Pythagorean Triples and Fermat’s Last Theorem Shobha Bagai Institute of Lifelong Learning University of Delhi
PYTHAGOREAN TRIPLES AND FERMAT’S LAST THEOREM Papyrus Berlin: "You are told the area of a square of 100 square cubits is equal to that of two smaller squares, the side of one square is 1/2 + 1/4 of the other. What are the sides of the two unknown squares?" In modern terms we would express this as: If x 2 + y 2 = 100 and x = 3 4 y , what are x and y ? A modern solution in this form might be 3 4 y " # $ % & ’ 2 + y 2 = 100 ( 9 16 y 2 + y 2 = 100 ( 25 16 y 2 = 100 ( y 2 = 100 ) 16 25 = 64 ( y = 8, x = 6. The Berlin Papyrus 6619, commonly known as the Berlin Papyrus is an ancient Egyptian papyrus document from the Middle Kingdom. This papyrus was found at the ancient burial ground of Saqqara. The problem stated in the Berlin Papyrus suggests some knowledge of what would later be named the Pythagorean theorem. Hieroglyphic transcription of fragment 1 and 3 from the Berlin Papyrus 6619. [ grid/BERLIN_001.htm ] The Hieratic fragments from the Berlin papyrus 6619. [ grid/BERLIN_001.htm ]
INTRODUCTION Pythagoras was a mathematician born in Greece in about 570 BC. He was interested in mathematics, science and philosophy. He is known to most people because of the Pythagoras Theorem that is about a property of all triangles with a right angle. However, h 2 = a 2 + b 2 is true only for right-angled triangles. For acute-angled triangles h 2 < a 2 + b 2 For obtuse-angled triangle h 2 > a 2 + b 2 Note that in any triangle, the longest side h cannot be longer than the sum of the other two sides. So h < a + b . If the two shorter sides of a right-angled triangle are 2 cm and 3 cm, then the length of the hypotenuse is given by h 2 = 2 2 + 3 2 = 13 h = 13 = 3.60555 In the example above, we chose two whole-number sides and found the longest side, which was not a whole number. Is it possible to construct a right triangle whose sides are whole numbers? Many of us are familiar with right triangles of sides 3, 4, 5 or 5, 12, 13. These are called the Pythagorean triples or Pythagorean triads . If the three integers a, b, c have no common factor, then they are called Basic Pythagorean triples . Thus, every Pythagorean triple is a basic or a multiple of a basic triple. For e.g. the Pythagorean triple 9, 12, 15 is a multiple of the basic triple 3, 4, 5. PYTHAGORAS THEOREM If a triangle has one angle which is a right angle then there is a special relationship between the lengths of its three sides h 2 = a 2 + b 2 where h is the longest side called the hypotenuse and a and b are the other two sides. Or The square of the largest side is equal to the sum of the squares of the other two sides in a right-angled triangle. PYTHAGOREAN TRIPLE Positive integers a, b, c that satisfy the relation a 2 + b 2 = c 2 are called the Pythagorean triple.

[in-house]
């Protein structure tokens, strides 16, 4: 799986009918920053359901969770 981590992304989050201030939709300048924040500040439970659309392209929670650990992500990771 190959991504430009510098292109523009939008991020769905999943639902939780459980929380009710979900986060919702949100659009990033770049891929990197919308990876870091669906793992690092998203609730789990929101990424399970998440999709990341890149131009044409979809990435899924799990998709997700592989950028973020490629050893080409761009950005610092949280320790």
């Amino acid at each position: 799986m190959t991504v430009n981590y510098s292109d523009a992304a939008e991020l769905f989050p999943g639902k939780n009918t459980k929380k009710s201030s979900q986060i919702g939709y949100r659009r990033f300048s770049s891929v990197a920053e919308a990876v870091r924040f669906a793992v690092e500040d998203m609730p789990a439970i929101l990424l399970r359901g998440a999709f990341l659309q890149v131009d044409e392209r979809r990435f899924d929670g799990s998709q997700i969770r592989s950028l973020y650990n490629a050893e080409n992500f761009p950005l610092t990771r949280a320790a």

You've reached the end of your free preview.
Want to read all 11 pages?